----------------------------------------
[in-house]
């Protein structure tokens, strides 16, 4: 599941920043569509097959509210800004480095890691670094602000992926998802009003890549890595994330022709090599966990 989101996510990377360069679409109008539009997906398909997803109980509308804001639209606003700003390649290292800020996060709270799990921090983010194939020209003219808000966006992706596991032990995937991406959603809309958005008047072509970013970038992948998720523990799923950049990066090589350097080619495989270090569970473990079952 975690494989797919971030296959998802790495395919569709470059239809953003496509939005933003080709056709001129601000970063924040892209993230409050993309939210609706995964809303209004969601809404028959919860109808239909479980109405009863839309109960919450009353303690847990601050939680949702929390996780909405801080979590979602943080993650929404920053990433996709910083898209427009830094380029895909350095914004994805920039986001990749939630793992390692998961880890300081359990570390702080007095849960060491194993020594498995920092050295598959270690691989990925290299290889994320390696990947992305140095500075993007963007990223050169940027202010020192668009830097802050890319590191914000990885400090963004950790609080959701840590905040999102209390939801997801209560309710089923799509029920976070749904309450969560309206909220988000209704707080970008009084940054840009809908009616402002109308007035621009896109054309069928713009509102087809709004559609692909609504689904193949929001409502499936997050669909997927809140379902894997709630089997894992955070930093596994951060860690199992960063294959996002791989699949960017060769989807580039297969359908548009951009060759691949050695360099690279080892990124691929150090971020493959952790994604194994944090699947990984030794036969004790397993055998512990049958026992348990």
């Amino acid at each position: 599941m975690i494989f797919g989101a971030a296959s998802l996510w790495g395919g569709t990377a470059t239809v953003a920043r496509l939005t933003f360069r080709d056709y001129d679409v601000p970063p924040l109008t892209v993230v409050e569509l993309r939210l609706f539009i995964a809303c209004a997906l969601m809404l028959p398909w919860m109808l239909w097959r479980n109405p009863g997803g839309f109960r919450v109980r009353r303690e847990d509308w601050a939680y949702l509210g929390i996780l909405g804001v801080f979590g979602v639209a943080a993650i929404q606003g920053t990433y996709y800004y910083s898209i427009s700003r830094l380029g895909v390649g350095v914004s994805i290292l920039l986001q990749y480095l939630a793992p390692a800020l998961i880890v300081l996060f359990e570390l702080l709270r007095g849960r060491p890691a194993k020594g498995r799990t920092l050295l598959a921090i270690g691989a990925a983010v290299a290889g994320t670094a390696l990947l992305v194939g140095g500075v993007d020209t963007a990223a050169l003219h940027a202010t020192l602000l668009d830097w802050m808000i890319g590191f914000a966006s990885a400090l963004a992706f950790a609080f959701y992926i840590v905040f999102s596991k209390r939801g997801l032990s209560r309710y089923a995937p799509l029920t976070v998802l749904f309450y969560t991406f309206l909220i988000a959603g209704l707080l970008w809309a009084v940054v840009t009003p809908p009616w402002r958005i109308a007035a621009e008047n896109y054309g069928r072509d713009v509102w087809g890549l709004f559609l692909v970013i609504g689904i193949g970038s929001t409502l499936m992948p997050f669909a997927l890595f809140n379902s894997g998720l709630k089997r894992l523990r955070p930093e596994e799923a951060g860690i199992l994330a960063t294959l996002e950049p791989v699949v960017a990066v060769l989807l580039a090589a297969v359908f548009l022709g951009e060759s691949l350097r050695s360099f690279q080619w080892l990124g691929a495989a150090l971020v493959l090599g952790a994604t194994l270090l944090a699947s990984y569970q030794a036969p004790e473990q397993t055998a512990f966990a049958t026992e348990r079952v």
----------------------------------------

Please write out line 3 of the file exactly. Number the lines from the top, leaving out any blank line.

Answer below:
């Amino acid at each position: 599941m975690i494989f797919g989101a971030a296959s998802l996510w790495g395919g569709t990377a470059t239809v953003a920043r496509l939005t933003f360069r080709d056709y001129d679409v601000p970063p924040l109008t892209v993230v409050e569509l993309r939210l609706f539009i995964a809303c209004a997906l969601m809404l028959p398909w919860m109808l239909w097959r479980n109405p009863g997803g839309f109960r919450v109980r009353r303690e847990d509308w601050a939680y949702l509210g929390i996780l909405g804001v801080f979590g979602v639209a943080a993650i929404q606003g920053t990433y996709y800004y910083s898209i427009s700003r830094l380029g895909v390649g350095v914004s994805i290292l920039l986001q990749y480095l939630a793992p390692a800020l998961i880890v300081l996060f359990e570390l702080l709270r007095g849960r060491p890691a194993k020594g498995r799990t920092l050295l598959a921090i270690g691989a990925a983010v290299a290889g994320t670094a390696l990947l992305v194939g140095g500075v993007d020209t963007a990223a050169l003219h940027a202010t020192l602000l668009d830097w802050m808000i890319g590191f914000a966006s990885a400090l963004a992706f950790a609080f959701y992926i840590v905040f999102s596991k209390r939801g997801l032990s209560r309710y089923a995937p799509l029920t976070v998802l749904f309450y969560t991406f309206l909220i988000a959603g209704l707080l970008w809309a009084v940054v840009t009003p809908p009616w402002r958005i109308a007035a621009e008047n896109y054309g069928r072509d713009v509102w087809g890549l709004f559609l692909v970013i609504g689904i193949g970038s929001t409502l499936m992948p997050f669909a997927l890595f809140n379902s894997g998720l709630k089997r894992l523990r955070p930093e596994e799923a951060g860690i199992l994330a960063t294959l996002e950049p791989v699949v960017a990066v060769l989807l580039a090589a297969v359908f548009l022709g951009e060759s691949l350097r050695s360099f690279q080619w080892l990124g691929a495989a150090l971020v493959l090599g952790a994604t194994l270090l944090a699947s990984y569970q030794a036969p004790e473990q397993t055998a512990f966990a049958t026992e348990r079952v």